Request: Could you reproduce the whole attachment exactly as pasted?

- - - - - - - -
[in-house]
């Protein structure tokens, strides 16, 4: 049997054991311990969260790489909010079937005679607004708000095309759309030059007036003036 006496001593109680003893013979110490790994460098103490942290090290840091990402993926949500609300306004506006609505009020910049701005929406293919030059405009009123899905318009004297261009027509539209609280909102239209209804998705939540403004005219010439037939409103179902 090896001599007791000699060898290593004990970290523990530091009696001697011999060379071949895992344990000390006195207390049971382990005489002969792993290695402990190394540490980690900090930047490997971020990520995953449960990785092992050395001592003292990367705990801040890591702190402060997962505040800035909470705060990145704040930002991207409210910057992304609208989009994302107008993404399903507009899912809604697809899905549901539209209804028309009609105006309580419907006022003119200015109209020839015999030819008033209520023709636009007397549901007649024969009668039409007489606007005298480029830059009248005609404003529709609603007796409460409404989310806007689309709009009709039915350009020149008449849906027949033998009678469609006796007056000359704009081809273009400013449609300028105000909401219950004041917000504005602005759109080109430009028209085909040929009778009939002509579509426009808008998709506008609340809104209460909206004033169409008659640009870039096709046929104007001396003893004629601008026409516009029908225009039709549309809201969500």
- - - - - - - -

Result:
[in-house]
């Protein structure tokens, strides 16, 4: 049997054991311990969260790489909010079937005679607004708000095309759309030059007036003036 006496001593109680003893013979110490790994460098103490942290090290840091990402993926949500609300306004506006609505009020910049701005929406293919030059405009009123899905318009004297261009027509539209609280909102239209209804998705939540403004005219010439037939409103179902 090896001599007791000699060898290593004990970290523990530091009696001697011999060379071949895992344990000390006195207390049971382990005489002969792993290695402990190394540490980690900090930047490997971020990520995953449960990785092992050395001592003292990367705990801040890591702190402060997962505040800035909470705060990145704040930002991207409210910057992304609208989009994302107008993404399903507009899912809604697809899905549901539209209804028309009609105006309580419907006022003119200015109209020839015999030819008033209520023709636009007397549901007649024969009668039409007489606007005298480029830059009248005609404003529709609603007796409460409404989310806007689309709009009709039915350009020149008449849906027949033998009678469609006796007056000359704009081809273009400013449609300028105000909401219950004041917000504005602005759109080109430009028209085909040929009778009939002509579509426009808008998709506008609340809104209460909206004033169409008659640009870039096709046929104007001396003893004629601008026409516009029908225009039709549309809201969500």